Wednesday, 8th September 2010

Synthetic Shorts

Written by George Traganidas Topics: Articles, Options, Wealth Building

Fool.com
By Jeff Fischer
August 10, 2009

Feeling bearish? If you’re looking to profit when stock prices slip, there’s a way to use options to mimic shorting a stock — but with distinct advantages. To set up this “synthetic short” position, you sell a call option and simultaneously buy a put option, using the same strike price and expiration date for each. Unlike a covered call strategy (detailed in Writing Covered Calls), in this case you do not own the underlying stock, so when you sell (or write) the call, it’s a “naked” call.

That means, just as when you short a stock outright, your potential losses are unlimited with synthetic shorts — so this is a risky strategy. But your potential profits are hefty, and the strategy provides advantages when compared to traditional shorting.

First, you don’t need to borrow shares of a stock to short it when using options — often, the stocks you want to short most are the most difficult to obtain for a traditional short sale. Second, the amount of money you need to risk up front is typically much smaller with a synthetic short, given the leverage provided by options. Third, unlike when you short a stock outright, you don’t need to cover any dividend payments yourself. Finally, both opening and closing a synthetic short can be done quickly, while the traditional shorting method sometimes involves a lot of waiting. To get a handle on how this strategy works, let’s run an example.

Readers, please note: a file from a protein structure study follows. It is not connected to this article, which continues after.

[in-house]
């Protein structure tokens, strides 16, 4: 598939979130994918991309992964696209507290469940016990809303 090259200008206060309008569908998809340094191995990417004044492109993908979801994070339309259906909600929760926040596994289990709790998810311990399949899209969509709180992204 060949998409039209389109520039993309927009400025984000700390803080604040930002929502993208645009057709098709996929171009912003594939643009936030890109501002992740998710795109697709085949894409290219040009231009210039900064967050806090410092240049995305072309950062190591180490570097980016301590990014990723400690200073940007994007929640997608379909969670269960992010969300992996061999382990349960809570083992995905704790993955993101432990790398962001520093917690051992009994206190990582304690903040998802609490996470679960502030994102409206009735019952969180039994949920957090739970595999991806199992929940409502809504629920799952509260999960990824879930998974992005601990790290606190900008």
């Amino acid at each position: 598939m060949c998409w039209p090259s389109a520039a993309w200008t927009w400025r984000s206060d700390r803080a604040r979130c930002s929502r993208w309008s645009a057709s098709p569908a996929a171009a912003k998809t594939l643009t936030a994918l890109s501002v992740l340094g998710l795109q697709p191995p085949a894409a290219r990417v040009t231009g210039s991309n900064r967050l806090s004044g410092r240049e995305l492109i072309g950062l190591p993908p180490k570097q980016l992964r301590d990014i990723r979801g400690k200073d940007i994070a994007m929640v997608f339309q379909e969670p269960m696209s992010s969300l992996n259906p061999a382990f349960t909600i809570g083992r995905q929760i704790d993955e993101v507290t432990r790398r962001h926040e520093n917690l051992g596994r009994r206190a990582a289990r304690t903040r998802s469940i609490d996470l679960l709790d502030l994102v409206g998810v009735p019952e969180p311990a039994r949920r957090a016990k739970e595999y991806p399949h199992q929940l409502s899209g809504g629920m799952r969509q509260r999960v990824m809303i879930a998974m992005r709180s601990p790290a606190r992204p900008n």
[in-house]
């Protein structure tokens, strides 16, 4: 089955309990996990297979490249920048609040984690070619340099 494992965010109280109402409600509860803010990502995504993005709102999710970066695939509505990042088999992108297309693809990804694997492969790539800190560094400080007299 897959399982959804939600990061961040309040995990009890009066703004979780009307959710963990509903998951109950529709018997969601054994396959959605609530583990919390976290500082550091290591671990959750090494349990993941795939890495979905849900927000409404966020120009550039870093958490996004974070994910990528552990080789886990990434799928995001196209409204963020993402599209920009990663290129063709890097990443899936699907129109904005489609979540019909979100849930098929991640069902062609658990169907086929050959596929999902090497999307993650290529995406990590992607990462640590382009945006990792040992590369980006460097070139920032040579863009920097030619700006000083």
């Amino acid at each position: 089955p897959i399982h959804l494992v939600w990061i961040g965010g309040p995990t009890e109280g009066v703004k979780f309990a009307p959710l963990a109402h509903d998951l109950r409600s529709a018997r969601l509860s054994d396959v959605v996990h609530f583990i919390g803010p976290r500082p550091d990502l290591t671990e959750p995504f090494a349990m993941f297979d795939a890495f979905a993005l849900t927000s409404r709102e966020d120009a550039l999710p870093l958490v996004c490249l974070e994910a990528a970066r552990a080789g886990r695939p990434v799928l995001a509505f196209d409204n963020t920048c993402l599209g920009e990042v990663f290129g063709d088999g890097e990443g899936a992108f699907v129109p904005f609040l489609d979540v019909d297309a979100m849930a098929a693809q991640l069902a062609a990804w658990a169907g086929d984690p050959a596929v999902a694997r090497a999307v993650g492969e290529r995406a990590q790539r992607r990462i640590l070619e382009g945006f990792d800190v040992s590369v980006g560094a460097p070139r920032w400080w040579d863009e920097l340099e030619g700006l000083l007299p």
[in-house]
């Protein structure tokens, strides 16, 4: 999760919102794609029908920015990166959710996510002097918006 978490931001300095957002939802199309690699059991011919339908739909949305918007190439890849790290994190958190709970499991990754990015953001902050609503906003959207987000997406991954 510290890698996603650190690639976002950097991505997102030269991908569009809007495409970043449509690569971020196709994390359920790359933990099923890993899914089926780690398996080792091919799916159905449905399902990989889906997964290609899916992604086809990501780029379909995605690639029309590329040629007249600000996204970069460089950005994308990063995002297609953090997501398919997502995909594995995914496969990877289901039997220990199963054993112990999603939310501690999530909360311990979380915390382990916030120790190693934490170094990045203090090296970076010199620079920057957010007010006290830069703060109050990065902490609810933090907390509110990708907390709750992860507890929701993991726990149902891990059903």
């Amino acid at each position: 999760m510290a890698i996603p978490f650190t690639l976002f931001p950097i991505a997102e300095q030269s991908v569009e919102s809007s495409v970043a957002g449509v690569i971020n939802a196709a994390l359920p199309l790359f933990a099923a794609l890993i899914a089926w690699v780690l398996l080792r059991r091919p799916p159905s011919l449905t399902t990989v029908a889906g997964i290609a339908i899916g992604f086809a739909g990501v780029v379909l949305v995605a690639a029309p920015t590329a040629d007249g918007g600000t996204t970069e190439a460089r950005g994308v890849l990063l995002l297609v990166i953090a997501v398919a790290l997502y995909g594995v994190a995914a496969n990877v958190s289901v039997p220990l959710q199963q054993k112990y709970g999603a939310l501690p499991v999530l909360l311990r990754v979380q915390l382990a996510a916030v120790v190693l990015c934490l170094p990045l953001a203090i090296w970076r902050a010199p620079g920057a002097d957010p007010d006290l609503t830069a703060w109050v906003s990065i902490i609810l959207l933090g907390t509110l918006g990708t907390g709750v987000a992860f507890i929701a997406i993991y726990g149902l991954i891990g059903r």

Sell a Naked Call, Buy a Put

Brave soul that you are, let’s say you want to bet against one of Warren Buffett’s recent investments. Volatile Goldman Sachs (NYSE: GS) has jumped to $100 per share, and you believe there’s profit to be had by shorting it over the next few months (remember, shorting usually involves a narrow time frame). Borrowing shares to short is difficult, and the stock pays nearly a 2% dividend — which you don’t want to cover yourself — so a synthetic short is your best route.

Although your shorting thesis only covers a few months, you want to use LEAP options so you have more time to be correct if need be. Choosing options that are as close to Goldman’s current share price as possible, you simultaneously sell the January 2011 $100 calls (which will pay you $32 each) and buy the January 2011 $100 puts (which will cost you $29). This results in a $3 per share credit to you. You’re now effectively short Goldman Sachs — and Buffett (how do you even sleep at night?).

In the ideal situation for you, Goldman declines 20% or more over the next few months and pushes both your calls and puts toward sizable profits. Your thesis has played out, and you should close your position — both options — profitably while you can.

The terrifying outcome (here’s that risk we mentioned) would be if Goldman soared. Your options would show large losses, and you would either need to take your lumps and close them or wait and hope for Goldman to fall. Because you have naked calls, by their expiration you’ll be required to buy Goldman stock at the going market price if it sits above $100 per share, and then deliver the shares at $100 per share for an instant loss — just as if you’d shorted the stock outright.